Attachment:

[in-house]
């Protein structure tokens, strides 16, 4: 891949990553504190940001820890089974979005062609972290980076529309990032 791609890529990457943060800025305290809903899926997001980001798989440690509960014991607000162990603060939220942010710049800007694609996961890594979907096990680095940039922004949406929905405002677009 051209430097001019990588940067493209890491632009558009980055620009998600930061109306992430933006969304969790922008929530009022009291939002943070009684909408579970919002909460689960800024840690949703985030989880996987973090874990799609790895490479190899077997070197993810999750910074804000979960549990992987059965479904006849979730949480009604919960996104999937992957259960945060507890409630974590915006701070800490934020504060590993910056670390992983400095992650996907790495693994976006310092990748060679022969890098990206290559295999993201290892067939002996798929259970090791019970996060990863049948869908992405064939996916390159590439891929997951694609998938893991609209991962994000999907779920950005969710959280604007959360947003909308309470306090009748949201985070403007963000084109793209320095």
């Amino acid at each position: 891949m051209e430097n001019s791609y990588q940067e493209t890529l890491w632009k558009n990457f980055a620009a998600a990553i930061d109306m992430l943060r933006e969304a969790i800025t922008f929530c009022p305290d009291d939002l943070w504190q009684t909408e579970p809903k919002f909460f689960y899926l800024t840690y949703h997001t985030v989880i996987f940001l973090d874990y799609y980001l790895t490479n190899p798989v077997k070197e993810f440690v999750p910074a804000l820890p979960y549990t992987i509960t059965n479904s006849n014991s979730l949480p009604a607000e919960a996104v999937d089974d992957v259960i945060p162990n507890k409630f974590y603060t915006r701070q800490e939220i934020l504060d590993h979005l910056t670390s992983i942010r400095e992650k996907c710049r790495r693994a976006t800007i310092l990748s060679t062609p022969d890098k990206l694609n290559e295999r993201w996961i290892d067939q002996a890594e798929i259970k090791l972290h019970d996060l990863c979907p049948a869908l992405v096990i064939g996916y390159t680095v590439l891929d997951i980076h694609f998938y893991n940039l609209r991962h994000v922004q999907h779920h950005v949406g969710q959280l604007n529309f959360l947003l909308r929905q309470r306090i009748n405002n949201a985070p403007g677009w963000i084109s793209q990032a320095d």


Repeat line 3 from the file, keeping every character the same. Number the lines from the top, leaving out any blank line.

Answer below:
């Amino acid at each position: 891949m051209e430097n001019s791609y990588q940067e493209t890529l890491w632009k558009n990457f980055a620009a998600a990553i930061d109306m992430l943060r933006e969304a969790i800025t922008f929530c009022p305290d009291d939002l943070w504190q009684t909408e579970p809903k919002f909460f689960y899926l800024t840690y949703h997001t985030v989880i996987f940001l973090d874990y799609y980001l790895t490479n190899p798989v077997k070197e993810f440690v999750p910074a804000l820890p979960y549990t992987i509960t059965n479904s006849n014991s979730l949480p009604a607000e919960a996104v999937d089974d992957v259960i945060p162990n507890k409630f974590y603060t915006r701070q800490e939220i934020l504060d590993h979005l910056t670390s992983i942010r400095e992650k996907c710049r790495r693994a976006t800007i310092l990748s060679t062609p022969d890098k990206l694609n290559e295999r993201w996961i290892d067939q002996a890594e798929i259970k090791l972290h019970d996060l990863c979907p049948a869908l992405v096990i064939g996916y390159t680095v590439l891929d997951i980076h694609f998938y893991n940039l609209r991962h994000v922004q999907h779920h950005v949406g969710q959280l604007n529309f959360l947003l909308r929905q309470r306090i009748n405002n949201a985070p403007g677009w963000i084109s793209q990032a320095d």